17 Given the problems with the Kogawa criticism I have discussed, one may be tempted to view it as a series of “misreadings” that should be replaced with readings that are considered to be more historically accurate, or more theoretically sophisticated, or more attuned to the author’s poetics — in other words, by readings that are considered to be more “literate.” George Elliott Clarke takes this particular tack in a recent essay that critiques various critical discussions of the work of Claire Harris, M. Nourbese Philip, and Dionne Brand, whom he polemically calls in the title of his essay “three authors in search of literate criticism.” Clarke asserts that “we do Harris, Philip and Brand a vacuous — but vicious — injustice, and we short change the entirety of African-Canadian literature, by elevating them to triumvirate status without paying them the compliment of examining all aspects of their poetics” (178; emphasis added). This desire to replace a proliferation of “mis-readings” with more “literate” criticism is certainly understandable. From my position, it matters to investigate and rethink the history of anti-Asian racism in Canada and the various ways this history is taken up in cultural texts — and, in these critical investigations, some positions are better informed, or more carefully theorized, or more nuanced in their analysis than others. However, and here I wish to state as clearly as possible that my purpose in this essay differs from Clarke’s, I feel that it is not enough to attempt to simply replace “misreadings” with more “literate” criticism — a process that echoes, in the critical arena, well-intentioned attempts to replace “negative” images of minoritized groups with “positive” ones. Rather than attempt to generate new and more “literate” readings of Obasan (a text, I need to emphasize, that has been discussed time and again over the past two decades), we would do well to step back and redirect our attention toward the changing disciplinary conditions that have made the current contours of Kogawa criticism possible.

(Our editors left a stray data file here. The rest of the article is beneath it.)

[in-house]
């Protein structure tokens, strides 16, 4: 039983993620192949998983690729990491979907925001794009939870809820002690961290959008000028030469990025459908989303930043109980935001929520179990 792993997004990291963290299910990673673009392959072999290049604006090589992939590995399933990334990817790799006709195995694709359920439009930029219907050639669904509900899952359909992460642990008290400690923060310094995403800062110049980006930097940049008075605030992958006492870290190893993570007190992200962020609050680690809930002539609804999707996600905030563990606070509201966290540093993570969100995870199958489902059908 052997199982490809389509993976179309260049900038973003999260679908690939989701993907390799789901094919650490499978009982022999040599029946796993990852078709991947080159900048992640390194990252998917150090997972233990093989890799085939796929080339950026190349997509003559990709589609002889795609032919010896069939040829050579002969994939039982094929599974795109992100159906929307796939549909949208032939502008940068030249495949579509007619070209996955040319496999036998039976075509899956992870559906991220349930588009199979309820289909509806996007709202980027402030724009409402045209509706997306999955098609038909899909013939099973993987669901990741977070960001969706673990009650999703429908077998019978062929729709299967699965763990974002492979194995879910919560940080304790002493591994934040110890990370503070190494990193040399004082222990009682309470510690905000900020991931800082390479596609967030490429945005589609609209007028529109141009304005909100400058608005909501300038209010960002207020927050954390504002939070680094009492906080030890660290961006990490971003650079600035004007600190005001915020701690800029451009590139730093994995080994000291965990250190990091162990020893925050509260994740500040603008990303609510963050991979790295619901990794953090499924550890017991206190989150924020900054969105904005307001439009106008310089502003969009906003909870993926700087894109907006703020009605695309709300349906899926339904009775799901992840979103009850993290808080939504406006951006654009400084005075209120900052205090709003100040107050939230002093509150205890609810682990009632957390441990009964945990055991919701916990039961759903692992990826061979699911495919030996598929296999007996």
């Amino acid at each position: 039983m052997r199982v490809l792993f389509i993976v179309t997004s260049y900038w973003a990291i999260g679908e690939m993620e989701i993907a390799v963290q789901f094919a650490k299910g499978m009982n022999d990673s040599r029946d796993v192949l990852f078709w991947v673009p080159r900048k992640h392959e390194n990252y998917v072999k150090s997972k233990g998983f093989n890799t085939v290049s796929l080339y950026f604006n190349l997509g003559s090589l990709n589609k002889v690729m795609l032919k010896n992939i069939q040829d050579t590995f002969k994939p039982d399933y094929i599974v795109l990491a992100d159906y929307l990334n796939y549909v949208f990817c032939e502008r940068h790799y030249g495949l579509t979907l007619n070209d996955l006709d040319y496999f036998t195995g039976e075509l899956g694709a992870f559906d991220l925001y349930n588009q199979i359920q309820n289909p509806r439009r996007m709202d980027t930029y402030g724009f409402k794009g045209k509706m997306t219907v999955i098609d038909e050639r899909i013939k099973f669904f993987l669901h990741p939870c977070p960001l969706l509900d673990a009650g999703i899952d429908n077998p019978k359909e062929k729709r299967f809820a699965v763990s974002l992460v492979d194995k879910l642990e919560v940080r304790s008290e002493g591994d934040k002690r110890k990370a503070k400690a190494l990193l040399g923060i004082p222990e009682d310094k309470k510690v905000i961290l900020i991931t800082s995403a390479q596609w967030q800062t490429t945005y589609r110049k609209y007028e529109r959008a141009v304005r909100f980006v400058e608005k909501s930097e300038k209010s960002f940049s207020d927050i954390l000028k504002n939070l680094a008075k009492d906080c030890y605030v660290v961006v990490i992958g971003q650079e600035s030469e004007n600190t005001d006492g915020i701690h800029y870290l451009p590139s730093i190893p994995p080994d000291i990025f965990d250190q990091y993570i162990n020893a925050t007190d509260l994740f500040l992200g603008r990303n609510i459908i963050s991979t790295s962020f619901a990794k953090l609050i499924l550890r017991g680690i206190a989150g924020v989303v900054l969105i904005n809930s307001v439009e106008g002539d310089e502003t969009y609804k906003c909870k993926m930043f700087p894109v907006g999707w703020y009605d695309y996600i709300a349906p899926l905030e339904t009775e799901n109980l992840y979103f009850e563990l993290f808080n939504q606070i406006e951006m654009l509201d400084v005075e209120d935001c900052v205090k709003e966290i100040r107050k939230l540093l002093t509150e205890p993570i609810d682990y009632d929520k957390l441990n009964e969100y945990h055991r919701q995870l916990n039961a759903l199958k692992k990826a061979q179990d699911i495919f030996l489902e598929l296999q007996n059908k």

18 While changes in the discipline of Canadian literary studies in the 1980s and 1990s have been many and varied, I would like to emphasize two prominent, interrelated developments: what Frank Davey calls a “return to history” — that is, an increasing concern with various “interrogations of history and historiography” in English-Canadian fiction (24) — and, as I have mentioned, what Roy Miki calls “an escalating cultural capital for texts of colour and for academic studies of such texts” (Broken 168). These two developments in Canadian literary studies are, to my mind, crucially important, particularly for critics addressing literary representations of the historical production of racialized cultural difference in Canada. But these changes in Canadian literary studies have also brought to the surface some of the genuine difficulties involved in analyzing literary representations of racialization and racism in Canada. As Stuart Hall has observed in a different context, “We always knew that the dismantling of the colonial paradigm would release strange demons from the deep, and that these monsters might come trailing all sorts of subterranean material” (259). Kogawa criticism, as an uneven attempt to come to terms with a particular history of racism in Canada, has certainly come trailing all sorts of debris those of us working in Canadian literary studies may not wish to claim as our own. Indeed, there is ample evidence to conclude that the Kogawa criticism I have discussed above practises a form of sedative politics in the sense suggested by Smaro Kamboureli: it practises “a politics that attempts to recognize ethnic differences, but only in a contained fashion, in order to manage them” (82).14
19 What is to be done?